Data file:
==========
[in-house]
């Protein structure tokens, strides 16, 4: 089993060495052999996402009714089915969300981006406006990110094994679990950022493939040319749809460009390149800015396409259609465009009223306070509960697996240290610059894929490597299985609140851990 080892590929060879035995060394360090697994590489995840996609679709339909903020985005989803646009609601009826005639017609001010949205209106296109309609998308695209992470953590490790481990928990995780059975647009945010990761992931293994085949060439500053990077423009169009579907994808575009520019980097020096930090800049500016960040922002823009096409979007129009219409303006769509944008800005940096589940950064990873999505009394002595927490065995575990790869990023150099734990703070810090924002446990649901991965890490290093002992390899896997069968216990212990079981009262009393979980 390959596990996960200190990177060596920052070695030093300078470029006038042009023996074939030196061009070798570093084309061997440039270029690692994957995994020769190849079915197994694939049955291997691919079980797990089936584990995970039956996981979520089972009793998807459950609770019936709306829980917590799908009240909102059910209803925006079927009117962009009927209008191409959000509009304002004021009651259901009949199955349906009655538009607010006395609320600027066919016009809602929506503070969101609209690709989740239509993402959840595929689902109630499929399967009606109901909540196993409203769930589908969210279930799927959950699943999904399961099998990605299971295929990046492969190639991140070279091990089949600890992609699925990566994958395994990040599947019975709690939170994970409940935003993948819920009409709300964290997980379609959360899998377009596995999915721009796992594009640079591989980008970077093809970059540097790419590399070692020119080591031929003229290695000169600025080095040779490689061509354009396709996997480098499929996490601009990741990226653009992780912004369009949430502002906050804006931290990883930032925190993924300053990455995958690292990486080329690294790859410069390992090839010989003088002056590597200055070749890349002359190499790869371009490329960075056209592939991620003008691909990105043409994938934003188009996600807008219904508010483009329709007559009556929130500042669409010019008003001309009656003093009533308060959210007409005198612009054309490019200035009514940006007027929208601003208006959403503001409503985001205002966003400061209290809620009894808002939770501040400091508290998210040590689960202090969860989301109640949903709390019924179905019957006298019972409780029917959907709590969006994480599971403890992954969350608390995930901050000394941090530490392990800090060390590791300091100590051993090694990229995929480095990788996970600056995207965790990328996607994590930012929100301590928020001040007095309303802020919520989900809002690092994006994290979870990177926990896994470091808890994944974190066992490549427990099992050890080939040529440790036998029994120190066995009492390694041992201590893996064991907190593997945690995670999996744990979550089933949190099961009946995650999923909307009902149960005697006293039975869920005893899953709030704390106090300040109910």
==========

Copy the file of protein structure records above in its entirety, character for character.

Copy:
[in-house]
């Protein structure tokens, strides 16, 4: 089993060495052999996402009714089915969300981006406006990110094994679990950022493939040319749809460009390149800015396409259609465009009223306070509960697996240290610059894929490597299985609140851990 080892590929060879035995060394360090697994590489995840996609679709339909903020985005989803646009609601009826005639017609001010949205209106296109309609998308695209992470953590490790481990928990995780059975647009945010990761992931293994085949060439500053990077423009169009579907994808575009520019980097020096930090800049500016960040922002823009096409979007129009219409303006769509944008800005940096589940950064990873999505009394002595927490065995575990790869990023150099734990703070810090924002446990649901991965890490290093002992390899896997069968216990212990079981009262009393979980 390959596990996960200190990177060596920052070695030093300078470029006038042009023996074939030196061009070798570093084309061997440039270029690692994957995994020769190849079915197994694939049955291997691919079980797990089936584990995970039956996981979520089972009793998807459950609770019936709306829980917590799908009240909102059910209803925006079927009117962009009927209008191409959000509009304002004021009651259901009949199955349906009655538009607010006395609320600027066919016009809602929506503070969101609209690709989740239509993402959840595929689902109630499929399967009606109901909540196993409203769930589908969210279930799927959950699943999904399961099998990605299971295929990046492969190639991140070279091990089949600890992609699925990566994958395994990040599947019975709690939170994970409940935003993948819920009409709300964290997980379609959360899998377009596995999915721009796992594009640079591989980008970077093809970059540097790419590399070692020119080591031929003229290695000169600025080095040779490689061509354009396709996997480098499929996490601009990741990226653009992780912004369009949430502002906050804006931290990883930032925190993924300053990455995958690292990486080329690294790859410069390992090839010989003088002056590597200055070749890349002359190499790869371009490329960075056209592939991620003008691909990105043409994938934003188009996600807008219904508010483009329709007559009556929130500042669409010019008003001309009656003093009533308060959210007409005198612009054309490019200035009514940006007027929208601003208006959403503001409503985001205002966003400061209290809620009894808002939770501040400091508290998210040590689960202090969860989301109640949903709390019924179905019957006298019972409780029917959907709590969006994480599971403890992954969350608390995930901050000394941090530490392990800090060390590791300091100590051993090694990229995929480095990788996970600056995207965790990328996607994590930012929100301590928020001040007095309303802020919520989900809002690092994006994290979870990177926990896994470091808890994944974190066992490549427990099992050890080939040529440790036998029994120190066995009492390694041992201590893996064991907190593997945690995670999996744990979550089933949190099961009946995650999923909307009902149960005697006293039975869920005893899953709030704390106090300040109910």